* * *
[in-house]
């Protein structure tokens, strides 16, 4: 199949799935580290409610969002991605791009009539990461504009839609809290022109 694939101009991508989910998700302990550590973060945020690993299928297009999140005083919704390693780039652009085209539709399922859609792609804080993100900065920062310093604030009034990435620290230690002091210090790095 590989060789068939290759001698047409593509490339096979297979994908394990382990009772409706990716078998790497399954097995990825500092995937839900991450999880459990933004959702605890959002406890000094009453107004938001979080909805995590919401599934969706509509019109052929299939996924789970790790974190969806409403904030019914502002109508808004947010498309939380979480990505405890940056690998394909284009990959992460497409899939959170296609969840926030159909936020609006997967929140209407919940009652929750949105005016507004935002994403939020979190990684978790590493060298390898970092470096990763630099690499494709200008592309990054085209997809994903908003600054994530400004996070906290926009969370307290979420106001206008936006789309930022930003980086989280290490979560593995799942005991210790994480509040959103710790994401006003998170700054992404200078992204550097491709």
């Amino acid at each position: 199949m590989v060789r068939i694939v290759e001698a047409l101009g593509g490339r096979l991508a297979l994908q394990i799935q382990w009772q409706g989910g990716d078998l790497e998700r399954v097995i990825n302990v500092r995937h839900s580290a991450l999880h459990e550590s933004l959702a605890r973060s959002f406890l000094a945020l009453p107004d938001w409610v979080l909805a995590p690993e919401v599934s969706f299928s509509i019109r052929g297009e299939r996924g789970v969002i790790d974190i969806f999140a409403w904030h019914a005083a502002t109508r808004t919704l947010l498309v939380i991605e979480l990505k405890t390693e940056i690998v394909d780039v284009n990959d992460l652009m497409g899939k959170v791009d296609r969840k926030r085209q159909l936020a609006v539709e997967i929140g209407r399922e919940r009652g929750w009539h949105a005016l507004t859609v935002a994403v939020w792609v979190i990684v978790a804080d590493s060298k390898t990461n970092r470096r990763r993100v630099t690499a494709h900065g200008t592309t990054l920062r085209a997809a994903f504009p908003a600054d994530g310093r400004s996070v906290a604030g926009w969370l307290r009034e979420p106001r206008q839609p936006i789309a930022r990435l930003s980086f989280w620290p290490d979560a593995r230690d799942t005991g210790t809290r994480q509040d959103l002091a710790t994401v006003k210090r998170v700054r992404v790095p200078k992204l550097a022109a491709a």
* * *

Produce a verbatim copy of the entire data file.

[in-house]
């Protein structure tokens, strides 16, 4: 199949799935580290409610969002991605791009009539990461504009839609809290022109 694939101009991508989910998700302990550590973060945020690993299928297009999140005083919704390693780039652009085209539709399922859609792609804080993100900065920062310093604030009034990435620290230690002091210090790095 590989060789068939290759001698047409593509490339096979297979994908394990382990009772409706990716078998790497399954097995990825500092995937839900991450999880459990933004959702605890959002406890000094009453107004938001979080909805995590919401599934969706509509019109052929299939996924789970790790974190969806409403904030019914502002109508808004947010498309939380979480990505405890940056690998394909284009990959992460497409899939959170296609969840926030159909936020609006997967929140209407919940009652929750949105005016507004935002994403939020979190990684978790590493060298390898970092470096990763630099690499494709200008592309990054085209997809994903908003600054994530400004996070906290926009969370307290979420106001206008936006789309930022930003980086989280290490979560593995799942005991210790994480509040959103710790994401006003998170700054992404200078992204550097491709």
């Amino acid at each position: 199949m590989v060789r068939i694939v290759e001698a047409l101009g593509g490339r096979l991508a297979l994908q394990i799935q382990w009772q409706g989910g990716d078998l790497e998700r399954v097995i990825n302990v500092r995937h839900s580290a991450l999880h459990e550590s933004l959702a605890r973060s959002f406890l000094a945020l009453p107004d938001w409610v979080l909805a995590p690993e919401v599934s969706f299928s509509i019109r052929g297009e299939r996924g789970v969002i790790d974190i969806f999140a409403w904030h019914a005083a502002t109508r808004t919704l947010l498309v939380i991605e979480l990505k405890t390693e940056i690998v394909d780039v284009n990959d992460l652009m497409g899939k959170v791009d296609r969840k926030r085209q159909l936020a609006v539709e997967i929140g209407r399922e919940r009652g929750w009539h949105a005016l507004t859609v935002a994403v939020w792609v979190i990684v978790a804080d590493s060298k390898t990461n970092r470096r990763r993100v630099t690499a494709h900065g200008t592309t990054l920062r085209a997809a994903f504009p908003a600054d994530g310093r400004s996070v906290a604030g926009w969370l307290r009034e979420p106001r206008q839609p936006i789309a930022r990435l930003s980086f989280w620290p290490d979560a593995r230690d799942t005991g210790t809290r994480q509040d959103l002091a710790t994401v006003k210090r998170v700054r992404v790095p200078k992204l550097a022109a491709a």